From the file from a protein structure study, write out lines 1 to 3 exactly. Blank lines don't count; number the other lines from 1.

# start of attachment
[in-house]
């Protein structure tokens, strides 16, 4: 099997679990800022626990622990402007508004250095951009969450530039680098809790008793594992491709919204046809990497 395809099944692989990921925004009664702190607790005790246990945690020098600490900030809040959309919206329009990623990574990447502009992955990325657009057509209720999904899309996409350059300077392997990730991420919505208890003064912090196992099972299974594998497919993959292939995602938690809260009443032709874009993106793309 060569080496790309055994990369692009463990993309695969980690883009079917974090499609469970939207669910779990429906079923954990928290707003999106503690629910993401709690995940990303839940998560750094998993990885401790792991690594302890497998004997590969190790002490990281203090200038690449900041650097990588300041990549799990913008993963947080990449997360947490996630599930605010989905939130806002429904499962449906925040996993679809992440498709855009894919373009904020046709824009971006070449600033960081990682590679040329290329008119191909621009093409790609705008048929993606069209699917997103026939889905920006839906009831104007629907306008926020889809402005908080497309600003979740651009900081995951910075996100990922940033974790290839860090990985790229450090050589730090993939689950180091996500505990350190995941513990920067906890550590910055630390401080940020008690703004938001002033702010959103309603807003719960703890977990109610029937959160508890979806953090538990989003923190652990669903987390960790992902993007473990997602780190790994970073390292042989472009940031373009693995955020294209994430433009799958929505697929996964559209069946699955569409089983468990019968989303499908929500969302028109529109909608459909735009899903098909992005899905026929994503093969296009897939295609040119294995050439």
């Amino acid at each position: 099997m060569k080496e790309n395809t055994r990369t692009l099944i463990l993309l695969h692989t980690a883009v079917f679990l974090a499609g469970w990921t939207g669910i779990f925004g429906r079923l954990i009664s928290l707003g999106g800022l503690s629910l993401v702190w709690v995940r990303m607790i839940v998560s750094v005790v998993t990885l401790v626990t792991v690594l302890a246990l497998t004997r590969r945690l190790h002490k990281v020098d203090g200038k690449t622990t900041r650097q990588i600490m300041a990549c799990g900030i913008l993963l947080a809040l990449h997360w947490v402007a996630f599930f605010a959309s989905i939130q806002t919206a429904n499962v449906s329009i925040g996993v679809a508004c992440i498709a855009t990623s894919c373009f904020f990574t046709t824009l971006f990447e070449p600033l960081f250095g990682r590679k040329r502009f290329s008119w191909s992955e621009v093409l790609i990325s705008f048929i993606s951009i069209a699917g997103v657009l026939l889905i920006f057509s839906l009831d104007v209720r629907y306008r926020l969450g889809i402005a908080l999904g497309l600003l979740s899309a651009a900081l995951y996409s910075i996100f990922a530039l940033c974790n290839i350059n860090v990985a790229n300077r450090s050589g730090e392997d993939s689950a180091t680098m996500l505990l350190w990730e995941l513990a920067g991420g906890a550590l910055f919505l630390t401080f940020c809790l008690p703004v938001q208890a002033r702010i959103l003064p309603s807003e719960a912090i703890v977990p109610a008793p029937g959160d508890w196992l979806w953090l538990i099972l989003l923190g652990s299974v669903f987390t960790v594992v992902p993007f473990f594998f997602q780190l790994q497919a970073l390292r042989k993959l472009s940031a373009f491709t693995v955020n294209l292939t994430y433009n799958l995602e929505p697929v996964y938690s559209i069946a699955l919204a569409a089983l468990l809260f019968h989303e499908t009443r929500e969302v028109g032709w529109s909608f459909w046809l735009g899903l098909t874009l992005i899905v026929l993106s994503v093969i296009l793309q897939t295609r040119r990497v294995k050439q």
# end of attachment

[in-house]
């Protein structure tokens, strides 16, 4: 099997679990800022626990622990402007508004250095951009969450530039680098809790008793594992491709919204046809990497 395809099944692989990921925004009664702190607790005790246990945690020098600490900030809040959309919206329009990623990574990447502009992955990325657009057509209720999904899309996409350059300077392997990730991420919505208890003064912090196992099972299974594998497919993959292939995602938690809260009443032709874009993106793309 060569080496790309055994990369692009463990993309695969980690883009079917974090499609469970939207669910779990429906079923954990928290707003999106503690629910993401709690995940990303839940998560750094998993990885401790792991690594302890497998004997590969190790002490990281203090200038690449900041650097990588300041990549799990913008993963947080990449997360947490996630599930605010989905939130806002429904499962449906925040996993679809992440498709855009894919373009904020046709824009971006070449600033960081990682590679040329290329008119191909621009093409790609705008048929993606069209699917997103026939889905920006839906009831104007629907306008926020889809402005908080497309600003979740651009900081995951910075996100990922940033974790290839860090990985790229450090050589730090993939689950180091996500505990350190995941513990920067906890550590910055630390401080940020008690703004938001002033702010959103309603807003719960703890977990109610029937959160508890979806953090538990989003923190652990669903987390960790992902993007473990997602780190790994970073390292042989472009940031373009693995955020294209994430433009799958929505697929996964559209069946699955569409089983468990019968989303499908929500969302028109529109909608459909735009899903098909992005899905026929994503093969296009897939295609040119294995050439």
């Amino acid at each position: 099997m060569k080496e790309n395809t055994r990369t692009l099944i463990l993309l695969h692989t980690a883009v079917f679990l974090a499609g469970w990921t939207g669910i779990f925004g429906r079923l954990i009664s928290l707003g999106g800022l503690s629910l993401v702190w709690v995940r990303m607790i839940v998560s750094v005790v998993t990885l401790v626990t792991v690594l302890a246990l497998t004997r590969r945690l190790h002490k990281v020098d203090g200038k690449t622990t900041r650097q990588i600490m300041a990549c799990g900030i913008l993963l947080a809040l990449h997360w947490v402007a996630f599930f605010a959309s989905i939130q806002t919206a429904n499962v449906s329009i925040g996993v679809a508004c992440i498709a855009t990623s894919c373009f904020f990574t046709t824009l971006f990447e070449p600033l960081f250095g990682r590679k040329r502009f290329s008119w191909s992955e621009v093409l790609i990325s705008f048929i993606s951009i069209a699917g997103v657009l026939l889905i920006f057509s839906l009831d104007v209720r629907y306008r926020l969450g889809i402005a908080l999904g497309l600003l979740s899309a651009a900081l995951y996409s910075i996100f990922a530039l940033c974790n290839i350059n860090v990985a790229n300077r450090s050589g730090e392997d993939s689950a180091t680098m996500l505990l350190w990730e995941l513990a920067g991420g906890a550590l910055f919505l630390t401080f940020c809790l008690p703004v938001q208890a002033r702010i959103l003064p309603s807003e719960a912090i703890v977990p109610a008793p029937g959160d508890w196992l979806w953090l538990i099972l989003l923190g652990s299974v669903f987390t960790v594992v992902p993007f473990f594998f997602q780190l790994q497919a970073l390292r042989k993959l472009s940031a373009f491709t693995v955020n294209l292939t994430y433009n799958l995602e929505p697929v996964y938690s559209i069946a699955l919204a569409a089983l468990l809260f019968h989303e499908t009443r929500e969302v028109g032709w529109s909608f459909w046809l735009g899903l098909t874009l992005i899905v026929l993106s994503v093969i296009l793309q897939t295609r040119r990497v294995k050439q």